The US State Department’s 2012 International Narcotics Control Strategy report contains harsh words for Peru, lamenting the country’s “slow advance” in coca leaf eradication. The report says the country has 53,000 hectares under coca cultivation. Colombia has 100,000 hectares—but Peru’s total has increased in recent years, while Colombia‘s has dropped. (Although Peru has challenged these claims.) The report calls out Peru’s Customs Service, Coast Guard, Port Authority and Public Ministry as blocking progress in the anti-narcotics struggle. State Department analyst Pedro Yaranga told Lima’s La Republica that “there does not exist a decision to attack the coca source areas [cuencas cocaleras].” He particularly named the Upper Huallaga Valley and Apurímac-Ene River Valley (VRAE).
Last year, the Peruvian coca eradication agency DEVIDA eradicated more than 10,000 hectares of coca, said to be equivalent to 71 tons of export-quality cocaine. The goal for 2012 is to eradicate 14,000 hectares, and to begin eradication in new areas. (Colombia Reports, March 12; Peruvian Tiimes, March 10; La Republica, March 9; DIPNOTE State Department blog, March 6)
The report charges that Bolivia, Venezuela and Burma “failed demonstrably” last year to adhere to their obligations under international counter-narcotics agreements. This claim comes after moves by the Obama administration to censure Venezuela and Bolivia for perceived drug war failures. (El Universal, Caracas, March 8) The State Department narcotics reports have repeatedly singled out these nations in recent years.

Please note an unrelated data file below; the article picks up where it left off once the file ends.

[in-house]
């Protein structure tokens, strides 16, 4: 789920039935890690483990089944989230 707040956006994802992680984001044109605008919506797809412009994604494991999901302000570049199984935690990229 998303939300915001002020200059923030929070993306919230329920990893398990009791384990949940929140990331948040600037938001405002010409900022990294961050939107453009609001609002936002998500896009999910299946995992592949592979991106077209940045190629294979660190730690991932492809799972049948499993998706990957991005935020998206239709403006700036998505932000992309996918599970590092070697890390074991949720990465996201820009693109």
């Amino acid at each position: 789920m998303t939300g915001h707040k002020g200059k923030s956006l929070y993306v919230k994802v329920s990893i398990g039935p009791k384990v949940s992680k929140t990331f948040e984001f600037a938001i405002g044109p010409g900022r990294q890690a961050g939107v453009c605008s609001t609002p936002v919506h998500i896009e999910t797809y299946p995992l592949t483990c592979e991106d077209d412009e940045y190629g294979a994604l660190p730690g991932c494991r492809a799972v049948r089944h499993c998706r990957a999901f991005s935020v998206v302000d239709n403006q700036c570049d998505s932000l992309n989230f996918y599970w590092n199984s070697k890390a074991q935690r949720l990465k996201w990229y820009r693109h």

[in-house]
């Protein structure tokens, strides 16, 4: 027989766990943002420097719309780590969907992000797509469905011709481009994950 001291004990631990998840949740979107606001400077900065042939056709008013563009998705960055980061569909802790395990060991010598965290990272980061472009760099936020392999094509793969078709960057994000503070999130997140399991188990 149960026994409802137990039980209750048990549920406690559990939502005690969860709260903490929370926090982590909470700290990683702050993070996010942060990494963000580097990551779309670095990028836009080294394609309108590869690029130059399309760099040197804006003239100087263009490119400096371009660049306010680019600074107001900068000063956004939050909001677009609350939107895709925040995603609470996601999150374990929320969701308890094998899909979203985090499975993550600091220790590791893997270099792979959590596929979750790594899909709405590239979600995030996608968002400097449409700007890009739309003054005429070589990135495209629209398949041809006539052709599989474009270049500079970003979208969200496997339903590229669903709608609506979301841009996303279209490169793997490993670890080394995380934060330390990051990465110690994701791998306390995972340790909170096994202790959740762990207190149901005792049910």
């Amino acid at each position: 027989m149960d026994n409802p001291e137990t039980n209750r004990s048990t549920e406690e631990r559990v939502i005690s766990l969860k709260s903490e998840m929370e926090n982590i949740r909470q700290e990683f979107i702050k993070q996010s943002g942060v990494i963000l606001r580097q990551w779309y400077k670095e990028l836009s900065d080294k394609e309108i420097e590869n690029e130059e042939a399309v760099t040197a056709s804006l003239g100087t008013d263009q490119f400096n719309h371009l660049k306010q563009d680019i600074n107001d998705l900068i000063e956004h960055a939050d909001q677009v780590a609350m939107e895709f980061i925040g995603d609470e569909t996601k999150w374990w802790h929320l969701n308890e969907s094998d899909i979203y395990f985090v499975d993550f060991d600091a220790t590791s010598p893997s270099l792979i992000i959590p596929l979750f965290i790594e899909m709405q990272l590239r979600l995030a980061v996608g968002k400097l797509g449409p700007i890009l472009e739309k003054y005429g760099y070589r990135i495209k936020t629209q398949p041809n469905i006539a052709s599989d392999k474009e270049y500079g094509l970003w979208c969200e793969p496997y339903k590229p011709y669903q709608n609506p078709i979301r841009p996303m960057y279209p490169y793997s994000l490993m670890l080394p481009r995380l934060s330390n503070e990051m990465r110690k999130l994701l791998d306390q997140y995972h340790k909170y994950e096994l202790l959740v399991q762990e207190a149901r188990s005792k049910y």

As the report was released, Bolivia’s President Evo Morales admonished the meeting of the UN Office on Drugs and Crime (UNODC) in Vienna for continuing to ban the coca leaf. Actually brandishing a coca leaf before the august body, Morales said there was no data to show that the coca leaf has adverse effects on human beings. Said Morales: “I call upon you to correct, to repair an error that has gone on for more than 50 years. Because it is only just to recognize legal consumption of coca leaf chewing.” He plugged products such as coca marmalade, as well as the more traditional coca tea.
Morales, who withdrew Bolivia from the Single Convention treaty last year in protest of the coca ban, urged that his country be readmitted to the convention with an opt-out for coca. Some 40,000 Bolivians participated in nationwide public coca chew-in or akulliku in support of their president’s stance. (In 2009, Morales actually chewed coca leaf before the Vienna meeting.)
Morales has raised the area for legal coca cultivation from 12,000 hectares to 20,000. The UN says most coca in Bolivia (31,000 hectares in total) is turned into cocaine for export—mainly to Brazil, where the cities are suffering a crack epidemic. After Morales expelled the US Drug Enforcement Administration, Brazil’s federal police have stepped up joint anti-drug operations in Bolivia. (The Economist, March 17; BBC News, Los Tiempos, Cochabamba, March 12)
We depend on our readers. Please support our work: